What place does ‘voice’ have in grant-making?
This is a question that we have been asking ourselves at the Paul Hamlyn Foundation. We know that we are in a moment when our responses to societal challenges need to be joined up with those that we fund, those that we work alongside and those that we seek to support.
Listening and giving voice are a key part of that. Austerity, the lobbying act, trust in charities are all big issues, some of which have now been helpfully acknowledged by government in its recent Civil Society Strategy.
As foundations, we are privileged to back innovative, inspiring people and, as an independent funder, we can back organisations that campaign overtly for change. We can stay the course with them, making a long-term commitment to support them, free from political cycles and some of the commissioning constraints that we have seen widely reported. We can fund new approaches to long-term social issues and can help to safeguard the capacity for people who want to develop solutions but see other forms of funding dry up.
Yet we have more to offer than money. We are thinking about what else we can offer to support innovation and give voice. For example, brokering networks, working with others to make our joint resources go further, brokering intelligence and expertise and being willing to step back and listen so that we can learn. All form an important part of effective grant-making.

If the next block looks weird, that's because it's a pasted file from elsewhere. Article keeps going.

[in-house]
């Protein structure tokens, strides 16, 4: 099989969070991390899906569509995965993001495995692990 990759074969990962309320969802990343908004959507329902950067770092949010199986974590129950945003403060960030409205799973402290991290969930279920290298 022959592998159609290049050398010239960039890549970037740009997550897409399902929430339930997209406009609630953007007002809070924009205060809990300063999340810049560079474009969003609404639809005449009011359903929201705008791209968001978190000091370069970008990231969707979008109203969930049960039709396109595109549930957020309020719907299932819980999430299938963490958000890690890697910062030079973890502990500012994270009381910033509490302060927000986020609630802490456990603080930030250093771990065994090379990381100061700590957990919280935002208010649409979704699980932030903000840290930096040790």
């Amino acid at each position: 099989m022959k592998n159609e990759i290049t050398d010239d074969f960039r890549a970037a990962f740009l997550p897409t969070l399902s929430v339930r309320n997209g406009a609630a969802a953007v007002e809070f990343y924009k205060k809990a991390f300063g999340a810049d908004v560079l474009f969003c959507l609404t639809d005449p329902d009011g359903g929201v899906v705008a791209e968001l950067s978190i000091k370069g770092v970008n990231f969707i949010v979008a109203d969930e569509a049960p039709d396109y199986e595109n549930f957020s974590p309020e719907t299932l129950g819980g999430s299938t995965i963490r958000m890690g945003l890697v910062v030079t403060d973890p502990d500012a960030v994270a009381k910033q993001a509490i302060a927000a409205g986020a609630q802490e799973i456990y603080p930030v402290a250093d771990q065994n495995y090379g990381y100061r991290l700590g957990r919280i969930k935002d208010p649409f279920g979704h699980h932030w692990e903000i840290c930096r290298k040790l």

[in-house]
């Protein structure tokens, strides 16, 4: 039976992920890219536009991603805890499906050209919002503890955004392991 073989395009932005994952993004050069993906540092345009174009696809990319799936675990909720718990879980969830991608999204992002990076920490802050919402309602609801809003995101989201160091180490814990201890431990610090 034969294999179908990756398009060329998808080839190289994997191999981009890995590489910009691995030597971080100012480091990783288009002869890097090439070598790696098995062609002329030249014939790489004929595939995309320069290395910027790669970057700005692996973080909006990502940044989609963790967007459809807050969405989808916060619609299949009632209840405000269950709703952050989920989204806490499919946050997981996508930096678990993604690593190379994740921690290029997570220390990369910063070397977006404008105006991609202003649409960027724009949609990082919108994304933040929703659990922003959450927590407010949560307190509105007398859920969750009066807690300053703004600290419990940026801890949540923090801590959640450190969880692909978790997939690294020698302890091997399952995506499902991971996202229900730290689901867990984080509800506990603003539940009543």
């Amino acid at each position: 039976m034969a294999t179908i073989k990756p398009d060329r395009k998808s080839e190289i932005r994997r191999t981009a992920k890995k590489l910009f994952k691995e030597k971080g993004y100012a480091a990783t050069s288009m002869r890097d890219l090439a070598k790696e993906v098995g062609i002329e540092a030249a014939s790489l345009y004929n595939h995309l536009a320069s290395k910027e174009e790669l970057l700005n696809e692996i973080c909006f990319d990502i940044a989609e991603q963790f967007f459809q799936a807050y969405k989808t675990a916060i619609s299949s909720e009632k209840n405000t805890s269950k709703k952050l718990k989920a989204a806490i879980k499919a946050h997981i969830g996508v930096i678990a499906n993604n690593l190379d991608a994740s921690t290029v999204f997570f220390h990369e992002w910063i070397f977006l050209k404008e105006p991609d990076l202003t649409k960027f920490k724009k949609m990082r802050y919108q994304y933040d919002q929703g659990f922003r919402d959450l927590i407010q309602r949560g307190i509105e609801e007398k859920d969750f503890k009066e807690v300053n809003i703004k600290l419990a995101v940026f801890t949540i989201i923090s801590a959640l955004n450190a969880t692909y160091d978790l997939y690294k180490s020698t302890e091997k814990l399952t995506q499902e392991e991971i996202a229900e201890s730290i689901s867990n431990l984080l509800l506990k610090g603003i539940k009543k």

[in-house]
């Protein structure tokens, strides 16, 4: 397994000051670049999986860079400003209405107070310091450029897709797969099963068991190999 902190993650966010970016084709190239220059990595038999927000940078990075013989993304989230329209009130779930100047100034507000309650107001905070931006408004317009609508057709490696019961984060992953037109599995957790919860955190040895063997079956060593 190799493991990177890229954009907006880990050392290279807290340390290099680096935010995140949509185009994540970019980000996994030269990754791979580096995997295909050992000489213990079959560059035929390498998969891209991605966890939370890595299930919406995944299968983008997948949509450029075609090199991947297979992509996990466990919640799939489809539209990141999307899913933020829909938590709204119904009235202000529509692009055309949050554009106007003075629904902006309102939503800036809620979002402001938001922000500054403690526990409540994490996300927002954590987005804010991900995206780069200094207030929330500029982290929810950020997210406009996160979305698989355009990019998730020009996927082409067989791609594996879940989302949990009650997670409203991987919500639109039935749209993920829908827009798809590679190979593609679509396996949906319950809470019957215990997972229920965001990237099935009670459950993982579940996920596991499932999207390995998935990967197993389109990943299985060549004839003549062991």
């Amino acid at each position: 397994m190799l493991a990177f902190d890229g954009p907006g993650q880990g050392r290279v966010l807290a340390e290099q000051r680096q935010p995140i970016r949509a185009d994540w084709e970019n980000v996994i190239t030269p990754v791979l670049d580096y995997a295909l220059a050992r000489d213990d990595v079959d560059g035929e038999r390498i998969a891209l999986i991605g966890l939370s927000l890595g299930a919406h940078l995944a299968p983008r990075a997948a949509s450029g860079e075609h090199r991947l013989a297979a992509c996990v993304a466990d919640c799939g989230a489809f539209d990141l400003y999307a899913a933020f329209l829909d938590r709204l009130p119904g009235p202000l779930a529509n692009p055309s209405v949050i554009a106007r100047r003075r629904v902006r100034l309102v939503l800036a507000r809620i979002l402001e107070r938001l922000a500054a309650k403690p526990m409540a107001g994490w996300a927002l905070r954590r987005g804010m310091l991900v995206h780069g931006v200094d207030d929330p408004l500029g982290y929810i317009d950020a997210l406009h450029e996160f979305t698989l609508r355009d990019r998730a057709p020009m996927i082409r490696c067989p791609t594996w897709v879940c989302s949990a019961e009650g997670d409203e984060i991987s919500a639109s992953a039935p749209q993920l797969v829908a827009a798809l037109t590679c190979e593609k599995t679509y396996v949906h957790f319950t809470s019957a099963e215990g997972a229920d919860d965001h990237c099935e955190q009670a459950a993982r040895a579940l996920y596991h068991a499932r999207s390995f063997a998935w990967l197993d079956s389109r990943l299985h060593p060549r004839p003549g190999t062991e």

Issues of legitimacy, however, are very different when funding changes. We understand that we are there to provide the resources needed to facilitate change. The expertise, the vision and the innovation happens in the fields that we fund. We need to understand when it is helpful for us to be there with those that we fund and when we need to get out of the way to let change happen and practice develop.
We want to play our role in pioneering philanthropy, both as an independent grant-maker and as a partner to others seeking to achieve social justice. Our responsibility is to share knowledge, open data, make expertise easily reachable and share the work of those that we fund so it can go further than an individual grant alone can achieve. Collectively, over time a better understanding of the work that our grantees are pursuing we hope will lead to more investment in their work, a greater degree of trust in civil society and an understanding of the value of this work, especially after the significant cuts that we have seen in the sectors in which we operate.
There are big challenges ahead: the drive to make the most of digital technology that can support charities and movements like never before, the challenge to be honest about diversity and in particular racial inequality, the humility to recognise when we are not meeting the needs of wider society and need to change our approach and being ready and able to work with grantees to get their stories heard, whether that is by funding organisations to make the invisible visible or by using the platform that we enjoy as funders to share the experiences that can most effect the change that we wish to see.
Faiza Khan is director of policy and communications at the Paul Hamlyn Foundation